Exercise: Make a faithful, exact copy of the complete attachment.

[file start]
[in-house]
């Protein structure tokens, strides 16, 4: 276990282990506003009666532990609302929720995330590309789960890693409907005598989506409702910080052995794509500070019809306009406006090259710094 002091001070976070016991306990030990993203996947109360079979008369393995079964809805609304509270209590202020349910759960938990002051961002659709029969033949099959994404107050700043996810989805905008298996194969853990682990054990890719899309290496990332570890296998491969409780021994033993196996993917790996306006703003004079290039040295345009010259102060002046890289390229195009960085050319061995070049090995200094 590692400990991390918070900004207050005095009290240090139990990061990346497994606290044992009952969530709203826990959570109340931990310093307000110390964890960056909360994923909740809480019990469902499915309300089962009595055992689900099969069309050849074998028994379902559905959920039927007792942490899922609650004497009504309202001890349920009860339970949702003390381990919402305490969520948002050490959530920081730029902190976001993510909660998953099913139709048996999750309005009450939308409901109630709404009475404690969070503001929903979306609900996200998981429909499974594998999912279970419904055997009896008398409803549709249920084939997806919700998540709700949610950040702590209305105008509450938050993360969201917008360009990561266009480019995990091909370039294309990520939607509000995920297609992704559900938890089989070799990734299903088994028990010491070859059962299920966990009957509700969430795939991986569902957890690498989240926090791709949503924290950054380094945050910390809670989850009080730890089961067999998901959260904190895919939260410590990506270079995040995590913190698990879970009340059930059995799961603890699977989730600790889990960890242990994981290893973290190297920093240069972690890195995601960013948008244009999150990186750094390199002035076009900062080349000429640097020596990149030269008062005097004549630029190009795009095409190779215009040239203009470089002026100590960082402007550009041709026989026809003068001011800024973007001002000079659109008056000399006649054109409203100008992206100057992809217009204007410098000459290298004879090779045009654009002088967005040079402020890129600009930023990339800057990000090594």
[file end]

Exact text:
[in-house]
């Protein structure tokens, strides 16, 4: 276990282990506003009666532990609302929720995330590309789960890693409907005598989506409702910080052995794509500070019809306009406006090259710094 002091001070976070016991306990030990993203996947109360079979008369393995079964809805609304509270209590202020349910759960938990002051961002659709029969033949099959994404107050700043996810989805905008298996194969853990682990054990890719899309290496990332570890296998491969409780021994033993196996993917790996306006703003004079290039040295345009010259102060002046890289390229195009960085050319061995070049090995200094 590692400990991390918070900004207050005095009290240090139990990061990346497994606290044992009952969530709203826990959570109340931990310093307000110390964890960056909360994923909740809480019990469902499915309300089962009595055992689900099969069309050849074998028994379902559905959920039927007792942490899922609650004497009504309202001890349920009860339970949702003390381990919402305490969520948002050490959530920081730029902190976001993510909660998953099913139709048996999750309005009450939308409901109630709404009475404690969070503001929903979306609900996200998981429909499974594998999912279970419904055997009896008398409803549709249920084939997806919700998540709700949610950040702590209305105008509450938050993360969201917008360009990561266009480019995990091909370039294309990520939607509000995920297609992704559900938890089989070799990734299903088994028990010491070859059962299920966990009957509700969430795939991986569902957890690498989240926090791709949503924290950054380094945050910390809670989850009080730890089961067999998901959260904190895919939260410590990506270079995040995590913190698990879970009340059930059995799961603890699977989730600790889990960890242990994981290893973290190297920093240069972690890195995601960013948008244009999150990186750094390199002035076009900062080349000429640097020596990149030269008062005097004549630029190009795009095409190779215009040239203009470089002026100590960082402007550009041709026989026809003068001011800024973007001002000079659109008056000399006649054109409203100008992206100057992809217009204007410098000459290298004879090779045009654009002088967005040079402020890129600009930023990339800057990000090594």